The UK residential property landscape has changed dramatically over the past five years, particularly in relation to tax. From individuals looking to acquire a buy-to-let property, to businesses with large investment portfolios, most people have been affected. At UHY Hacker Young, we have extensive experience in advising on residential property.
The key aspects of residential property occupation and ownership are considered below.
Stamp Duty Land Tax (SDLT) on purchasing a property
Property purchases in England and Northern Ireland subject to Stamp Duty Land Tax (SDLT). In Scotland and Wales, separate taxes are instead due (Land & Buildings Transaction Tax for Scotland, Land Transaction Tax for Wales).
SDLT is charged at rates of between 2% and 12% for properties costing more than £125,000. It is the purchaser of the property who pays the tax. There are however reliefs available for first time buyers. Reliefs are also available where a portfolio of properties is purchased (known as multiple dwellings relief). We regularly find that these reliefs aren’t being claimed correctly (if at all), so please contact UHY if you would like to find out more.
Higher SDLT rates when purchasing an additional property
Where an individual acquires an additional residential property, or where a company purchases a property, additional SDLT charges of 3% may be due. There are reliefs available however e.g. if an individual’s main home is sold. Professional advice is recommended in order to correctly claim these reliefs.
For companies acquiring residential property, even higher SDLT rates (up to 15%) may be charged. Again, exemptions are available – for example, for properties used in a lettings business.
Restrictions on tax deductions for interest
From April 2017, tax relief for mortgage interest costs (for individuals) on residential properties is gradually being restricted for higher rate taxpayers. From April 2020, only basic rate tax relief will be available. For individuals wishing to build up a property portfolio using debt financing, this restriction of tax relief will severely impact profitability. Other structures may be better e.g. ownership of the property through a company, whilst also helping with estate planning. We can advise on the appropriate structure to suit your needs.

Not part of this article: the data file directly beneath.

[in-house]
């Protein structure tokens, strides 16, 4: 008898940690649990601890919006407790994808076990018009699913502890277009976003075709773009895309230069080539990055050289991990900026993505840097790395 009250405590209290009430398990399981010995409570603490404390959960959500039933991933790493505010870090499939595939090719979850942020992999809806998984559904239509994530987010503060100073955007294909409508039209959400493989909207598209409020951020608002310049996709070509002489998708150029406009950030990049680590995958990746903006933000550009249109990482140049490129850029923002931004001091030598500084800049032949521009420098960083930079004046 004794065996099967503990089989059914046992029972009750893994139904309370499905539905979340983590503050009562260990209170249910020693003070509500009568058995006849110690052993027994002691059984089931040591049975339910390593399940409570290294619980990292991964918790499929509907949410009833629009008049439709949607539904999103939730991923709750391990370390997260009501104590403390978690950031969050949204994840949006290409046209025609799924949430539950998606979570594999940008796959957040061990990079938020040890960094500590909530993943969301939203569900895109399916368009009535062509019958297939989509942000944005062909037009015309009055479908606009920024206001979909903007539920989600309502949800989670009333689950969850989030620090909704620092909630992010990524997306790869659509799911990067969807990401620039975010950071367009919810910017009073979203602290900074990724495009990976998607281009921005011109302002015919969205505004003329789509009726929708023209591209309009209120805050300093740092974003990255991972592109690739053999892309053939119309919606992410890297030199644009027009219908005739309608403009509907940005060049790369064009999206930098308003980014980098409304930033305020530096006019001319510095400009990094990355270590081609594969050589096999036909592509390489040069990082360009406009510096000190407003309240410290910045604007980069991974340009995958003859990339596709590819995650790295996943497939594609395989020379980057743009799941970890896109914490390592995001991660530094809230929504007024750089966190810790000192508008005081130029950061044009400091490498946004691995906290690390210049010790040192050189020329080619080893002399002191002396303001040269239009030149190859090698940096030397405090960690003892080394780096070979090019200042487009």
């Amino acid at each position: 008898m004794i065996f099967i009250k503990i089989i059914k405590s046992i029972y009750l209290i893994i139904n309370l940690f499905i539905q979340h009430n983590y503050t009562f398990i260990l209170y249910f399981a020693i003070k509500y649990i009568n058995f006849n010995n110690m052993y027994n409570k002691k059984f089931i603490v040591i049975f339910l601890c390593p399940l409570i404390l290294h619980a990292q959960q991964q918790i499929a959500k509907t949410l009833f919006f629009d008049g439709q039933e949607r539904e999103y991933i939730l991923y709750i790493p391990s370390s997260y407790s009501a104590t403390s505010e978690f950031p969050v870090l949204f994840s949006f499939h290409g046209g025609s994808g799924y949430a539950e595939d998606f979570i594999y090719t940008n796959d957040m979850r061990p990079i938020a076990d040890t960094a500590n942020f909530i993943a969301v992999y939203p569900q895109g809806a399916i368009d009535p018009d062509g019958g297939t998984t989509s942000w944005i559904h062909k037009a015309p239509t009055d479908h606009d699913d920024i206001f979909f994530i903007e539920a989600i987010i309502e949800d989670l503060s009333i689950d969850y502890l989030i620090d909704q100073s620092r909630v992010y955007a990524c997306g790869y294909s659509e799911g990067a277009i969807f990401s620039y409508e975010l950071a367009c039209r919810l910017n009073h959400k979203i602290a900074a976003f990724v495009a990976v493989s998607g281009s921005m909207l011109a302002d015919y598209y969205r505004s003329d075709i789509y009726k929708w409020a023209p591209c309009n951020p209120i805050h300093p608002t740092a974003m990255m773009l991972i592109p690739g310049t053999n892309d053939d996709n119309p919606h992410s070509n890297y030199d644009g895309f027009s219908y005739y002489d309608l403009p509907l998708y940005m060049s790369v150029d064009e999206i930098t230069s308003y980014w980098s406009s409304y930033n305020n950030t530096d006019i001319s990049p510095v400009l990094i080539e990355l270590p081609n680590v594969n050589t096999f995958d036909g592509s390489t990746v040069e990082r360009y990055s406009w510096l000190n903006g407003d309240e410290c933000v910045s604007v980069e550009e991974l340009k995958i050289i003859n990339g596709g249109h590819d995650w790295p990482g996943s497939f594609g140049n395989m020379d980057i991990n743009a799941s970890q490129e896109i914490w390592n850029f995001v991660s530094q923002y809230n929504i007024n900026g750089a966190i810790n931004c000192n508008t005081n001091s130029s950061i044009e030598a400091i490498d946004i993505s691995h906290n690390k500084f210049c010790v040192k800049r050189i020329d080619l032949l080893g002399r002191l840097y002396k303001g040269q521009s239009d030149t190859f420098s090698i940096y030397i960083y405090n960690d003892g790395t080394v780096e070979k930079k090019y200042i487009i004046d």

Annual Tax on Enveloped Dwellings (ATED)
Residential property worth more than £500,000 which is owned by a company may be subject to an annual levy of between £3,600 and £226,950 (for the 2018-19 tax year). Reliefs are available to reduce the ATED charges, however, an ATED return must still be submitted to HM Revenue & Customs to claim the relief. We can help with the submission of these returns and also in advising on the reliefs that are available.
Capital Gains Tax on selling a residential property
UK individuals are generally taxed at Capital Gains Tax rates of either 18% or 28% on the disposal of residential property. If the property has been their main residence however, relief may be available to reduce this capital gain. Usually, the disposal of a main residence by an individual will not suffer tax.
UK resident companies are subject to Corporation Tax at 19% on the disposal of property, however, if the property is charged to ATED (see above), tax charges of up to 28% may be due.
Inheritance Tax planning for residential property
Inheritance Tax (IHT) is chargeable at 40% on death on the value of assets held in the estate. A ‘nil-rate band’ (of £325,000) is available to reduce the value of the estate. From April 2017, an additional band of relief is also available in relation to an individual’s residence that is passed to direct descendants e.g. children and grand-children. The additional relief is £125,000 in 2018-19 and will increase to £175,000 in 2020-21. Where an individual ‘downsizes’, the additional relief may still be available on the value of the disposed property. The rules for the new reliefs are extremely complicated, therefore, professional advice is highly recommended.
The next step
For more information about the services we offer our clients in the property sector, please contact one of our advisers today.
Alternatively, visit the property sector page on our main website.